Today, I would like to examine leadership through the Contingency Theory. Contingency Theory is one of several leadership theories that takes the leadership style and situation under consideration (Northouse, 2007). Unlike the situational approach, the Contingency Theory has a pessimistic view about a leader’s ability to change depending on the situation; in other words, it advocates using the right leader for the right situation (Penn State University World Campus [PSU WC], 2016a, L. 6). Contrast this with the Situational Approach, which believes that leaders can and should change their leadership style based on the situation (PSU WC, 2016b, L. 5). I have written a high-level overview of the Situational Approach here. In this short post, I will discuss the Contingency Theory and how it could apply to a real-world corporate setting. I will also compare this theory with the Situational Approach. Finally, I will discuss the strengths and limitations of this theory.
My interest in the Contingency Theory stems from personally experiencing the fixed leadership nature of adult leaders. I specifically call out “adult leaders” because I have seen adolescents change their leadership style through maturation; although I have rarely seen an adult change his or her leadership style. Please note that my anecdotes do not provide evidence for or against a scientific theory. That said, the “Contingency Theory is supported by a lot of empirical research” (PSU WC, 2016a, L. 6, p. 9).
Where does Contingency Theory get its name? Leadership depends (or is contingent) on the situation between the leader and the follower. In this context, the success of the Contingency Theory depends on matching the right leader with the right followers and situations. If you visit the link I mentioned earlier, note that the Situational Approach recommends that leaders should adjust their leadership style depending on the development level of the followers. The development level of the followers depends on their “ability” and “willingness” to do the job. In short, the Situational Approach believes that leadership is a dynamic process and should be adjusted to specific situations. On the other hand, the Contingency Model believes that leadership styles are fixed. This means that if an organization finds itself with a new situation, it might need to recruit a new leader or transfer someone from another department that is more compatible. To succeed using the Situational Approach, one would need to properly identify the development level of their followers and adjust their style accordingly. Contrast this with the Contingency Theory, which says that success in a situation depends on either changing the leader or the situation (PSU WC, 2016a, L. 6). You might have noted another difference between the two theories. To succeed in the Situational Approach, the leader needs to study the followers; to succeed with the Contingency Theory, the leader and/or the situation needs to be studied (PSU WC, 2016a, L. 6).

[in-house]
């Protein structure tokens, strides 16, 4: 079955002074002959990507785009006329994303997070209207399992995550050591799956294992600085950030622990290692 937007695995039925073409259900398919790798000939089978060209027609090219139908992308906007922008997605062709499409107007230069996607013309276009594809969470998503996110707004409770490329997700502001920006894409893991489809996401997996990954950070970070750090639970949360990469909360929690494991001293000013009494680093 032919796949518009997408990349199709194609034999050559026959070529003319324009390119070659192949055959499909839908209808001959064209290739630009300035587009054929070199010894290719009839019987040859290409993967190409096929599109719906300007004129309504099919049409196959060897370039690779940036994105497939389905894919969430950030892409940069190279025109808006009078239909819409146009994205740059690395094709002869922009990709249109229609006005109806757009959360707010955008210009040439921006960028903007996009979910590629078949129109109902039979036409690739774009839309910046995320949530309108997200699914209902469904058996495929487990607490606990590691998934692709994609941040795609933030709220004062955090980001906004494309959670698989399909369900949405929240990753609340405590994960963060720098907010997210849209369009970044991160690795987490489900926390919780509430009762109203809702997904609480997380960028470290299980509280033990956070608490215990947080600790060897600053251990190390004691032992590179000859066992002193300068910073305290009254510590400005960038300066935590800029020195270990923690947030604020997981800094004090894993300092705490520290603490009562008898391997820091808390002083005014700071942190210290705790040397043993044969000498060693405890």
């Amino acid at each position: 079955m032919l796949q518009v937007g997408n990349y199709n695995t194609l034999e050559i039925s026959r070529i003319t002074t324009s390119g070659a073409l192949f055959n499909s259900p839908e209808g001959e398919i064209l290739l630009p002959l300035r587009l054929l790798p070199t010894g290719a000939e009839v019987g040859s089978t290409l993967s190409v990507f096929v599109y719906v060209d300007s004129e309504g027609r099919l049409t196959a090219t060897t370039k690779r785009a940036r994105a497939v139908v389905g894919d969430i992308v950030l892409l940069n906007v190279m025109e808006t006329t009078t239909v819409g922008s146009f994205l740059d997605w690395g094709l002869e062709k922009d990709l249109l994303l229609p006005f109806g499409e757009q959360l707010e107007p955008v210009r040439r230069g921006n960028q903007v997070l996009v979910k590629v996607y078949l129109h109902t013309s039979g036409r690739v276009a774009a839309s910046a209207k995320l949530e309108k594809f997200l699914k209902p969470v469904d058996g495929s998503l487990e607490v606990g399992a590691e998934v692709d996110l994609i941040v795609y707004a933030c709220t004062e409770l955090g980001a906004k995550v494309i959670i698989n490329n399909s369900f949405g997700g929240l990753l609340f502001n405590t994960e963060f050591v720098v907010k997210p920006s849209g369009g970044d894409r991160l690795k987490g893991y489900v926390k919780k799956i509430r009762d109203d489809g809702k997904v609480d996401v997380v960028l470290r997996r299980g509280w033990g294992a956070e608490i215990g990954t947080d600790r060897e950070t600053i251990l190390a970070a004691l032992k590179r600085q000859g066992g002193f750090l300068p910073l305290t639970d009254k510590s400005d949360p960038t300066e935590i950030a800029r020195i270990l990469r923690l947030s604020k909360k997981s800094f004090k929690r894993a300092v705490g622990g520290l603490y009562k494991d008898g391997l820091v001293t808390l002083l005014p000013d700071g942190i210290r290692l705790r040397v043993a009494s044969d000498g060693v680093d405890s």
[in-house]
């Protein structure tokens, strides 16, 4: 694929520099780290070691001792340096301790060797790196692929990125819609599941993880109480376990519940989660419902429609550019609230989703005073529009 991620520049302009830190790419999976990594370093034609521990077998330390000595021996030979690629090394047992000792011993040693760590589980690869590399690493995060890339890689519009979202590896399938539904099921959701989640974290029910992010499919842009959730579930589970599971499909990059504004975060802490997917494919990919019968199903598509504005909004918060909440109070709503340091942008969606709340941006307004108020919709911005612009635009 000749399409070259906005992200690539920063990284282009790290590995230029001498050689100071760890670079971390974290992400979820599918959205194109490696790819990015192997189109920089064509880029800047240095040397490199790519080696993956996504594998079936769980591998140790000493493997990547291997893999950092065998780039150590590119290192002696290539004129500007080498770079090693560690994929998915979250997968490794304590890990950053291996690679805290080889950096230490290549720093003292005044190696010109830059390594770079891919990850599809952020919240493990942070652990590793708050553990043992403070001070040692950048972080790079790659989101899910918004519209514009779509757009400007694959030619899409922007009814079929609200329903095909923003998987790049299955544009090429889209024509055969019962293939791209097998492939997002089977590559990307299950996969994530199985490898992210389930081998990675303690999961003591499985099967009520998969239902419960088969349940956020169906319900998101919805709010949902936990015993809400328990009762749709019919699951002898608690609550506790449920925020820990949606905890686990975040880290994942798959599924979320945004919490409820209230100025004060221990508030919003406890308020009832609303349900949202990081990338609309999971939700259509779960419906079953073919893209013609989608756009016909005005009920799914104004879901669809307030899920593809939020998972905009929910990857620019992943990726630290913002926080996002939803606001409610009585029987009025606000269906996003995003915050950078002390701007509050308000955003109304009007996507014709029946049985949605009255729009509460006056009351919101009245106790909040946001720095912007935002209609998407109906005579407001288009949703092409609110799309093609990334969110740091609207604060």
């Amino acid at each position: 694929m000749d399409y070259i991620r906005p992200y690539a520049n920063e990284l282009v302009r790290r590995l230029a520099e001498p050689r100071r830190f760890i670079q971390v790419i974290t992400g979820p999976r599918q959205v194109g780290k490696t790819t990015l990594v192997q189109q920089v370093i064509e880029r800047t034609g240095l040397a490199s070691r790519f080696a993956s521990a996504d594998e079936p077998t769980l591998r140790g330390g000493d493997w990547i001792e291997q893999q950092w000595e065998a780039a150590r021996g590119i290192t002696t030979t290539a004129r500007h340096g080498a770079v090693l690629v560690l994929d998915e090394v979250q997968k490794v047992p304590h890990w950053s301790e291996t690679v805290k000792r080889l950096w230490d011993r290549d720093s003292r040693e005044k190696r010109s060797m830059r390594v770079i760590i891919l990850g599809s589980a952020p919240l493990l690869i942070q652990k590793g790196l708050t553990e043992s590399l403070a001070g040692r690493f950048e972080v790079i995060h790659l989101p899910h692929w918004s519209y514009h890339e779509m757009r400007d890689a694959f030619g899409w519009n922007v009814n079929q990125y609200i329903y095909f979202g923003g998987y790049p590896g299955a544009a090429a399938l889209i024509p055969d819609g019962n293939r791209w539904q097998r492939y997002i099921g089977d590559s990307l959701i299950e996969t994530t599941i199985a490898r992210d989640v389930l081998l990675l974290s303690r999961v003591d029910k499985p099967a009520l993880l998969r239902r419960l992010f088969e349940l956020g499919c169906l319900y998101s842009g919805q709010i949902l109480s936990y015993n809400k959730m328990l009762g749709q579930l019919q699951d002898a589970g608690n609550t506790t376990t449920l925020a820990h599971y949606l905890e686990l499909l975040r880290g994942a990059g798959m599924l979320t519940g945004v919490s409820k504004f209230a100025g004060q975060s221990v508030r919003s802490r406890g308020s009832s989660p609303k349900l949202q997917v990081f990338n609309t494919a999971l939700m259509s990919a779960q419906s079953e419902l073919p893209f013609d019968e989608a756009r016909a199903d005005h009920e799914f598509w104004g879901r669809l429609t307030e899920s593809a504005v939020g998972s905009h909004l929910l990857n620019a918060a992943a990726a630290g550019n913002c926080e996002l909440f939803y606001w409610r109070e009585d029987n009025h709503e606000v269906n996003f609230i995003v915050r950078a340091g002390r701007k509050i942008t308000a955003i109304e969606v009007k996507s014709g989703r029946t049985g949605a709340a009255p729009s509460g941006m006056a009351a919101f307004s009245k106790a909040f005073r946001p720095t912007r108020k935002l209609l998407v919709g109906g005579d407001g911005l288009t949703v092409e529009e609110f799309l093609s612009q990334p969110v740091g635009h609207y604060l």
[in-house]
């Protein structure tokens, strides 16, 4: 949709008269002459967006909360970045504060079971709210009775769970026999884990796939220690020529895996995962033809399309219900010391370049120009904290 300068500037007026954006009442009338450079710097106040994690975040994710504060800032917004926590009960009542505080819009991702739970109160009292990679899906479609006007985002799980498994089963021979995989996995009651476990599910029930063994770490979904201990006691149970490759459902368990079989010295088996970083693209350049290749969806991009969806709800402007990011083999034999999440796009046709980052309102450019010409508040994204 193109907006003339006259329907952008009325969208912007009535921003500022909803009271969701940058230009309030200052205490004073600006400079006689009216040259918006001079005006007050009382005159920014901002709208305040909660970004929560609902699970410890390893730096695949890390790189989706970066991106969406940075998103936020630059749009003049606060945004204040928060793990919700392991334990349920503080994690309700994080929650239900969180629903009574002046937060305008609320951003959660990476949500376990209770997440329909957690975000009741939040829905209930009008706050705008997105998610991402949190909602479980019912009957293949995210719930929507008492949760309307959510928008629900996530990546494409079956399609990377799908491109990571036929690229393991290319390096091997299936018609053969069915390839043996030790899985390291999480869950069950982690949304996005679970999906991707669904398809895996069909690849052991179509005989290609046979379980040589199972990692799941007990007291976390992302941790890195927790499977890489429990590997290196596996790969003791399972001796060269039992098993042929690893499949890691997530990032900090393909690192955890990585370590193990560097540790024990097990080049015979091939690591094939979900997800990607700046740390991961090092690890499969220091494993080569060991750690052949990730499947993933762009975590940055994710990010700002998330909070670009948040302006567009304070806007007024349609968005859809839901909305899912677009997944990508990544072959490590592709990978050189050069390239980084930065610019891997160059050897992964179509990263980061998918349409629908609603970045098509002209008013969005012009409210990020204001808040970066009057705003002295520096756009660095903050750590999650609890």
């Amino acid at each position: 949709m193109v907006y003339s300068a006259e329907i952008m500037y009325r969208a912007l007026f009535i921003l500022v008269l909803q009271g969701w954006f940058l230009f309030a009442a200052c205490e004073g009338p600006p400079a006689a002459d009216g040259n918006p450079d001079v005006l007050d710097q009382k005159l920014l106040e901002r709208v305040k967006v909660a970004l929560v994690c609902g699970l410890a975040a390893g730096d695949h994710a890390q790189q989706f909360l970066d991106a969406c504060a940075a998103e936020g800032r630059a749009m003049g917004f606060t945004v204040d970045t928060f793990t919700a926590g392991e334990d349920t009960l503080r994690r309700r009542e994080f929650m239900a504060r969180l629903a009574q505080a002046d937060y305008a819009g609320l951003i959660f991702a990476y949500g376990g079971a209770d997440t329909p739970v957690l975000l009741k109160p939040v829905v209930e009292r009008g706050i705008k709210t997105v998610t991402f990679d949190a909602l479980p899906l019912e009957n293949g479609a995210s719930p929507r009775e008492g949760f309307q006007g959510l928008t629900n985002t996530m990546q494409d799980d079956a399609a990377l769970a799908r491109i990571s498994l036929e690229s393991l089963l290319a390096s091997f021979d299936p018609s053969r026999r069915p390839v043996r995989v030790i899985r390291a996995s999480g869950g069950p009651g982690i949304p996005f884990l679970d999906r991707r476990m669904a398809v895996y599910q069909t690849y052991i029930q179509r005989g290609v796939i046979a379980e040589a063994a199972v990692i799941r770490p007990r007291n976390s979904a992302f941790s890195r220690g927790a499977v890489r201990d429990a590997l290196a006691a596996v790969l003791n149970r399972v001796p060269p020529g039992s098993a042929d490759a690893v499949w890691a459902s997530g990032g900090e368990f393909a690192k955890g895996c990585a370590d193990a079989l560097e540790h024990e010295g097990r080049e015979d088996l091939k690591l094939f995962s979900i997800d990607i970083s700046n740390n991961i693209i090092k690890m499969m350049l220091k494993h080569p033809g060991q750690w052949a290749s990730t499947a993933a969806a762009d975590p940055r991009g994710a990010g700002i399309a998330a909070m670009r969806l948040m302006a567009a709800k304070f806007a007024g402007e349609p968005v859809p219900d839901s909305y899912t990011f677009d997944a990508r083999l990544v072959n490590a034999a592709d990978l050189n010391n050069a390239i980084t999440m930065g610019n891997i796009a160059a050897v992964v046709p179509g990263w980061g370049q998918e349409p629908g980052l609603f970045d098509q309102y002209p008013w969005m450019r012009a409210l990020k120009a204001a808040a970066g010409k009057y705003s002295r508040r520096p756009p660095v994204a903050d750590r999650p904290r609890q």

So how do we study the leader? “Fiedler (1967) developed the least-preferred-coworker scale (LPC) to determine a leader’s general style,” (as cited in PSU WC, 2016a, L. 6, p. 6). Here is a brief overview of Fiedler’s scale: think of a person that you have had the most difficulty working with? Now describe that person in bipolar adjectives, such as “Pleasant/Unpleasant,” “Friendly/Unfriendly,” “Rejecting/Accepting,” and so on (Northouse, 2007, p. 124; PSU WC, 2016a, L. 6). Interestingly enough, the score you get on the LPC score indicates something about you as a leader, not necessarily the person you were describing. High scores on the LPC mean that you are relationship oriented – you derive pleasure by building and maintaining relationships. Low LPC scores mean that you are task oriented – you derive pleasure from accomplishing tasks. As the low-LPC leader accomplishes tasks, they start becoming more relationship focused. It is worth mentioning that middle-LPC scorers indicate a person that can easily switch between tasks and relationships; in other words, they derive satisfaction from both tasks and relationships (PSU WC, 2016a, L. 6).